Prup (aka Jim Benton) said...

Georg: Bon jour my long-time friend and correspondent, glad you could make it here and hope you will continue to comment. But having welcomed you, I must difer with you on several points.

You say that all societies have some sort of religious belief because of the unpleasantness of the idea of death as final. But

1) Traditional Judaism did not have such a belief. God was to be obeyed not from fear or from hope of 'eternal reward' but from respect and gratitude for what he had done. It wasn't until the second century B.C. that a belief in an afterlife entered Judaism (probably, but not certainly this was something else they got from the Persians) and it was one of the main divisions between the Pharisees -- who accepted it -- and the Saducees -- who didn't.

2. Your 'argument from tradition' is always a weak one. It reminds me of the arguments by the political conservatives -- mostly from your country -- who argued against democracy on the grounds that every country needed a 'class of rulers' and a 'class of ruled' and that the first class, according to human nature, constituted a hereditary aristocracy.
The answer to this sort of argument -- and it is made in so many ways about so many things, from slavery, to the submission of women to men, belief in magic as a way of controlling nature etc., is that "humanity 'always' believed this way... until they didn't." (In fact, it is likely the same argument was made against monotheism. Humanity 'always' believed in many gods .. until they didn't.) Humanity changes and grows, and many ideas which were seen as part of 'human nature' are now seen as abandoned stumbling blocks.

3) Finally, to me what matters in not 'is this pleasant to believe?' (because of course believing in an eternal life is pleasant, and I'd be very glad to find out I was wrong in refusing to believe it) but 'is this true?' or 'is there the slightest bit of evidence other than wishful thinking that shows it might be true?'

There isn't.

As for your last question, I think we would have a better life if all were non-believers, but only if we realized that an ethical sense is important to man. That's one baby we don't dare throw out with the bathwater.

Prup (aka Jim Benton) said...

Before I get to Kyle's comments, I have to deal with a weak argument from someone on my side, exapologist. (I do this simply because if I don't, a believer will use it against you and use it to weaken your other, good arguments.)
Your 'separation from loved ones' argument does not hold up. For people like us, eternity does not exist, our life is all there was. Yet you would not criticize a judge -- in the way you do 'god' -- if, tragically, a loved one committed an offense that merited life in prison and the judge gave him that sentence. You would regret it, you might try and see if there were grounds for appeal, but you would not criticize the legal system as being unethical for separating you from your loved one.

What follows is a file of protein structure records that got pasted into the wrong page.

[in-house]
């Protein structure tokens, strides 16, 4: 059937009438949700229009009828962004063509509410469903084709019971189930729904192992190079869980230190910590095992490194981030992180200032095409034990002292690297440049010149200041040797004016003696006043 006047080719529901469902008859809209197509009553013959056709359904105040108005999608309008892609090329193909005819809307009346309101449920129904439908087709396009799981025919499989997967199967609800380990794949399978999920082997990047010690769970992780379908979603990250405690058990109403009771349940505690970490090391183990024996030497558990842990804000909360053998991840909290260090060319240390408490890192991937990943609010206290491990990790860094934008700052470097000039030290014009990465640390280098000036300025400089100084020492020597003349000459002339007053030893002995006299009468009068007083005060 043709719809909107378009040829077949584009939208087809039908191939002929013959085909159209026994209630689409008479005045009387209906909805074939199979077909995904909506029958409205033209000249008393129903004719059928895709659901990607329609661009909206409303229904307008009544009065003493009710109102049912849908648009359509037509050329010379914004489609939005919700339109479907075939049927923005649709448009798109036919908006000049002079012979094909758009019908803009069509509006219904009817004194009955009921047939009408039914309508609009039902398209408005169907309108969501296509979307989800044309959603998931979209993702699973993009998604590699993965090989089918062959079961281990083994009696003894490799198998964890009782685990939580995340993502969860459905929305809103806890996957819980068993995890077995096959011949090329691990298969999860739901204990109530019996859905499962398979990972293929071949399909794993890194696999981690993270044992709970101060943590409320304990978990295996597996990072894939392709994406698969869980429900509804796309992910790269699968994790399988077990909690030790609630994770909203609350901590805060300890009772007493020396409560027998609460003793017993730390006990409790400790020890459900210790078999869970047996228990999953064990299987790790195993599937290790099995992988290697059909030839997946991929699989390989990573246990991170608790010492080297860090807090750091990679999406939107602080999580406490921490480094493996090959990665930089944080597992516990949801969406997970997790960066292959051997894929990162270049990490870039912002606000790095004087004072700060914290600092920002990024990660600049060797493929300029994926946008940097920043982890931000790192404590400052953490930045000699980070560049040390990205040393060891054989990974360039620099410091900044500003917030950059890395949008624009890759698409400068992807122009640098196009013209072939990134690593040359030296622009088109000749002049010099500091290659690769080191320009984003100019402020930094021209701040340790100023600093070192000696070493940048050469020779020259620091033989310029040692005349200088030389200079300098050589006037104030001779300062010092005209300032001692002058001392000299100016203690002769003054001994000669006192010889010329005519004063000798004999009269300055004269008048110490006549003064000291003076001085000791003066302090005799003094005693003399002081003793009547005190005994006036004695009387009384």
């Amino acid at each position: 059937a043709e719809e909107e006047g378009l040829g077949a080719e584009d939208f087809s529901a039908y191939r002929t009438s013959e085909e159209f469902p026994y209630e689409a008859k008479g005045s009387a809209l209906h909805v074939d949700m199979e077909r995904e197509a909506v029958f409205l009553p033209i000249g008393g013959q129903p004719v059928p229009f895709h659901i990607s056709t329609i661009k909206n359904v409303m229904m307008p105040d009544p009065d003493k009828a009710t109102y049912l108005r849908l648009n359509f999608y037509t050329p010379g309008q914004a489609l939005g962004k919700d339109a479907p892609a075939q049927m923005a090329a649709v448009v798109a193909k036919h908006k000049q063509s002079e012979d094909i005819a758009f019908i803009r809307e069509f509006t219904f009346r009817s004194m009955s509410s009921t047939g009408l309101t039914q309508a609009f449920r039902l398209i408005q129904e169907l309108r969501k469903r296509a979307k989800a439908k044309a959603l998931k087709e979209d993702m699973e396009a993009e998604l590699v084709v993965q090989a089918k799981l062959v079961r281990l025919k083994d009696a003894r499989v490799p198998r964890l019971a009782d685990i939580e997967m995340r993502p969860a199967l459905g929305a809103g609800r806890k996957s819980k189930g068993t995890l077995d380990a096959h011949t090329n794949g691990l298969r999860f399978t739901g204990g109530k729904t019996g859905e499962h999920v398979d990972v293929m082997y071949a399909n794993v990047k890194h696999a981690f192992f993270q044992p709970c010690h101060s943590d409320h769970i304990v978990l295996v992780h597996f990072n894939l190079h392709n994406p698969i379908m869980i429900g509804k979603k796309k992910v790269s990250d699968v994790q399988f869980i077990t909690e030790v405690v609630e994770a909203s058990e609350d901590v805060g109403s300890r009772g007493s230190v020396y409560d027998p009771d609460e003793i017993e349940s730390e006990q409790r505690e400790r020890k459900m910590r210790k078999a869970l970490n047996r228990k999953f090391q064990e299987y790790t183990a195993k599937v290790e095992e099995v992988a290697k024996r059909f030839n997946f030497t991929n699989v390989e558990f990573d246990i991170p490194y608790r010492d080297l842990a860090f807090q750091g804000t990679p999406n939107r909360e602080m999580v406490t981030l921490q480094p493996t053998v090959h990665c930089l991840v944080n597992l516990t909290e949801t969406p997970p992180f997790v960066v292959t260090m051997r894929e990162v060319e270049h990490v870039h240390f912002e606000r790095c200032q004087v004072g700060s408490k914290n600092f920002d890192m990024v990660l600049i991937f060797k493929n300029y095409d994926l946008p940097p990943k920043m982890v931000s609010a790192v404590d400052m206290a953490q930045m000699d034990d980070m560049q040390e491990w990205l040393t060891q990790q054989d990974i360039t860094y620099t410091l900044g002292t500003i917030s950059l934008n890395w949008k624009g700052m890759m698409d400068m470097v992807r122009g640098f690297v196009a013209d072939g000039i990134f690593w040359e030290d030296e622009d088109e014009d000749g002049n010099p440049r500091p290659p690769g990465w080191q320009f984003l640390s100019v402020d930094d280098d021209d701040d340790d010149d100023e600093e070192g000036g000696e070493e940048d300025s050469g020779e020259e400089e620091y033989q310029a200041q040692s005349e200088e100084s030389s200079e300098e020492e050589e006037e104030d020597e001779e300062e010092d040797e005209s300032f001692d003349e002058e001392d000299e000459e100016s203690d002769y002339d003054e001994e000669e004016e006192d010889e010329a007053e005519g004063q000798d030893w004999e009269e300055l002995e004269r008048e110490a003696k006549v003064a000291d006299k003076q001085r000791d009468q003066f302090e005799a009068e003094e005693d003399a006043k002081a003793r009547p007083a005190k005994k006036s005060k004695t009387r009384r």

Now to Kyle. Boy does your first argument 'beg the question.' Our cause is not 'rebellion against God.' (How can we rebel against something that does not exist?) If you like, our cause is 'rebellion against superstition, ignorance, and ways of thinking that hinder humanity.' (In fact, though both you and I are fighting for the same goals, to help humanity move towards truth and happiness, we just disagree on what those terms mean.)

We are both in our bi-planes scattering leaflets -- I love the image. Both sides' leaflets argue for the inevitability of victory -- only my side has much stronger evidence for our claim (the fact that Western Europe is already 'post-Christian,' and that for the past five hundred years there has been a demonstrable retreat by your sides so that ground you once saw as yours has been conceded to my side) and my leaflets also point out that your continued fight robs your side of the weapons needed to fight the two growing armies of the ugly Medievalism of Islam and the total fraud of Mormonism.

And finally, in an eerie echo of WWII that you might think more about, your side demands surrender or you will bomb and praqises your own restraint in not bombing when you could have. My side says to surrender and promises rewards -- and no retribution -- to those who surrender.

Your second analogy will take another comment.

Prup (aka Jim Benton) said...

Kyle: But I have committed no crime, the judge does not exist, nor does the penalty. It is you who, by arguing for the essentially 'sinful' nature of humanity, and who attempts, by defining sin in ways that are sure to catch any human, that is committing the true crime. But it is a crime that brings with it its own punishment, on you, and on those you -- in all sincerity and with all good intentions, true -- deceive.

But there's no need for an amnesty. As soon as you stop sinning against yourself and against humanity by accepting the error of your beliefs, all the punishments they bring on you automatically cease.

I deny the biblical misunderstanding of man -- and would also argue that it is not very biblical. Certainly it has little relation to the Old Testament. While I deny the idea behind the question, I still argue that the catechismal answer to the question "Why did God make us?" is far closer to the ideas in the bible than your dour pessimism. (If you don't remember where I quoted it, it reads "God made us to know, love, and serve him in this world and to be happy with him in the next.")

live-n-grace said...

Kyle, your analogies were much better than my frugal attempt. :)